PLACING IMPLANTS FOR PATIENTS WHO HAVE HAD RADIATION THERAPY

Human teeth and dental implant in jaw orthodontist medical vector illustration. Health technology and implantation prosthesis

A gentleman came to our office recently for evaluation for dental implants. He had undergone radiation and chemotherapy for head and neck cancer a number of years ago. He had been to another surgeon recently and had a consult regarding dental implants and was told that he would need HBO (hyperbaric oxygen) treatment prior to his dental implant care. Since this had been presented to him as a treatment option, it almost becomes a mandatory treatment from a medical legal standpoint, but in my heart I feel it is unnecessary.

It has been my experience that most patients who have undergone treatment for head and neck cancer, including high dose radiation and chemotherapy, can have dental implants with an expected high success rate (J Oral Maxillofac Surg 74:1965-1973, 2016).

There are other factors which need to be evaluated and tended to if needed. The presence of bone problems would be a concern including overall health, presence of autoimmune disease, and nutritional status. You must go into it with your eyes open that problems, even late problems, can arise. One speaker I heard had given an enlightening example: if you expect that your patient would heal after a jaw fracture then they should heal with a dental implant. The spirit of this is that the ability of the jaw to heal at any site will be about the same whether it is a dental implant or other disorder.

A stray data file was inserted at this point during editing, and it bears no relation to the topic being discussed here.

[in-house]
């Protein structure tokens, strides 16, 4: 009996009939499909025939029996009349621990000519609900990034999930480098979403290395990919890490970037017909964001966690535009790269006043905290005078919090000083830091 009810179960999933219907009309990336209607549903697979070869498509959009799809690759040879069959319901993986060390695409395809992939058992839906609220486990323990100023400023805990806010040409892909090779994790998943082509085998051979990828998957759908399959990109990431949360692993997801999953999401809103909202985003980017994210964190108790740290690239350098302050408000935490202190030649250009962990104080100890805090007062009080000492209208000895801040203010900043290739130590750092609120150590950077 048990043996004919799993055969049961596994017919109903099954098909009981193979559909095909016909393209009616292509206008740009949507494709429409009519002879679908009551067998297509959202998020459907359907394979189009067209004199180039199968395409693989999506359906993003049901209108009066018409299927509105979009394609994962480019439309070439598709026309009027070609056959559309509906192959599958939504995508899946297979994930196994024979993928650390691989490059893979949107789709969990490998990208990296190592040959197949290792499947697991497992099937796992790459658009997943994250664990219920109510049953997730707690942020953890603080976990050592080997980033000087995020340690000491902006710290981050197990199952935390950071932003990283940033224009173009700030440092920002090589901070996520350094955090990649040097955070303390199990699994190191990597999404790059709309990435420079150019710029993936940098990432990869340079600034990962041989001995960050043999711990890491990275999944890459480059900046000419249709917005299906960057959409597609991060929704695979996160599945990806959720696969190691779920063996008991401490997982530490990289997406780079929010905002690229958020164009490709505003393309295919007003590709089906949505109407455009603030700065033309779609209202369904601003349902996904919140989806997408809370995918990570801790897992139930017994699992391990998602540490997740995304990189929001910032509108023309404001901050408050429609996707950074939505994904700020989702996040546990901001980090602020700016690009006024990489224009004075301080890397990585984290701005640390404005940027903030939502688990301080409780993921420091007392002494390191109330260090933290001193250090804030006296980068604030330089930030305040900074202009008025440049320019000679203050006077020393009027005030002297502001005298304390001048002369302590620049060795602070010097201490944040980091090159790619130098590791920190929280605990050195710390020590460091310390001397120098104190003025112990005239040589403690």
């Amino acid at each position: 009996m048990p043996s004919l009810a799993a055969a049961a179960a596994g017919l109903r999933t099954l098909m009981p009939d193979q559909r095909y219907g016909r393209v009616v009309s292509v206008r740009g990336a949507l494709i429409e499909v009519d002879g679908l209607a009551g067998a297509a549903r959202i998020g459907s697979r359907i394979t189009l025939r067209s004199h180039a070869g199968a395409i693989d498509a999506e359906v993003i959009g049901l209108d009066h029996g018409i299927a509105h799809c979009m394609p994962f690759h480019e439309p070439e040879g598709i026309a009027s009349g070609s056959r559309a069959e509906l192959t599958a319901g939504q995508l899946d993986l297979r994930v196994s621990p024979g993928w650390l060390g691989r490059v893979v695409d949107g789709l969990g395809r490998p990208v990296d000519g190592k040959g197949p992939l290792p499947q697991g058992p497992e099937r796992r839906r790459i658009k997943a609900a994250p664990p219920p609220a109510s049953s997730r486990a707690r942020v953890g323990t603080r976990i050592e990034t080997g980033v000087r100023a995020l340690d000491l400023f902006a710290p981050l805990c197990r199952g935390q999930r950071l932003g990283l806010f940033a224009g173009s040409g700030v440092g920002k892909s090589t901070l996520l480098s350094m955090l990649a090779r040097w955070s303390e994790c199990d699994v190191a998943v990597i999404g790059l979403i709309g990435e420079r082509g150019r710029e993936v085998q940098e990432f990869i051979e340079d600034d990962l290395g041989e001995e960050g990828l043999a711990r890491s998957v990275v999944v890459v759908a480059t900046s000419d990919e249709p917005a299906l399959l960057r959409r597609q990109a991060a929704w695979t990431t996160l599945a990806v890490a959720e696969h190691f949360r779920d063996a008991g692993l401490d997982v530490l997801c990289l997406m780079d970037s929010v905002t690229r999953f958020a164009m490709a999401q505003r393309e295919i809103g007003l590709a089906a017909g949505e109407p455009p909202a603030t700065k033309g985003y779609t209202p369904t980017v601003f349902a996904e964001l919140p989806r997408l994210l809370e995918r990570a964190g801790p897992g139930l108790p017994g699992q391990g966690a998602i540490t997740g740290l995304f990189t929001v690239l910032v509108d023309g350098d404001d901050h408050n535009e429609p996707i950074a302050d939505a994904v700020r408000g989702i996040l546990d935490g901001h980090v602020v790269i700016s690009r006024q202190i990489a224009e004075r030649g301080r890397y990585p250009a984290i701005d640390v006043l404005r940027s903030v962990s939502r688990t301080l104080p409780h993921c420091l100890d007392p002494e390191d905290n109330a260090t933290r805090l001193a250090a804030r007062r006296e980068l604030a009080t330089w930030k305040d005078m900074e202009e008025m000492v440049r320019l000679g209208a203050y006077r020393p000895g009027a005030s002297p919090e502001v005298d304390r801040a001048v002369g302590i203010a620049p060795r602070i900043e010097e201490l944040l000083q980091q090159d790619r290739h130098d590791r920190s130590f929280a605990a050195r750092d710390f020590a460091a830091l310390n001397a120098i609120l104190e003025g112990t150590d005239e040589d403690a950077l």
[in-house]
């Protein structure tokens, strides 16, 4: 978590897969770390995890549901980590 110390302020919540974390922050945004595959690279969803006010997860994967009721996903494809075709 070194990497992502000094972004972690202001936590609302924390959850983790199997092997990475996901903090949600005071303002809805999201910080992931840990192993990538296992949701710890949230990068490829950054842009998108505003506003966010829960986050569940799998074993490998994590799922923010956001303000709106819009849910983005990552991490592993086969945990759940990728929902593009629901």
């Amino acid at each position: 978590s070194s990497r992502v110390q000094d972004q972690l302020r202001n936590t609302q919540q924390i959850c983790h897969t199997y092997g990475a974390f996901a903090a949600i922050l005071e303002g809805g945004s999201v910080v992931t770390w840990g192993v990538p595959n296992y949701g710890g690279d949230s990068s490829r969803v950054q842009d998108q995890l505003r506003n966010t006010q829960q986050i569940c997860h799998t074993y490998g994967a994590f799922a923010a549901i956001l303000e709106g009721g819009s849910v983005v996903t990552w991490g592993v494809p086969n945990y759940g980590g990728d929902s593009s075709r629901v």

My protocol is to be even more conservative with sequencing of care. I would place the implant and allow bone healing for at least 6 months prior to loading the implant. The character and appearance of the bone at the time of placement is also a guide. If I find that the bone is particularly fibrous or has a poor blood supply, I would not place the implant. Unfortunately HBO therapy may help in the short run, but it may not be a long term solution with something like a dental implant.

The bottom line is that we usually can place dental implants for a patient who has undergone radiation therapy as part of treatment for head and neck cancer.

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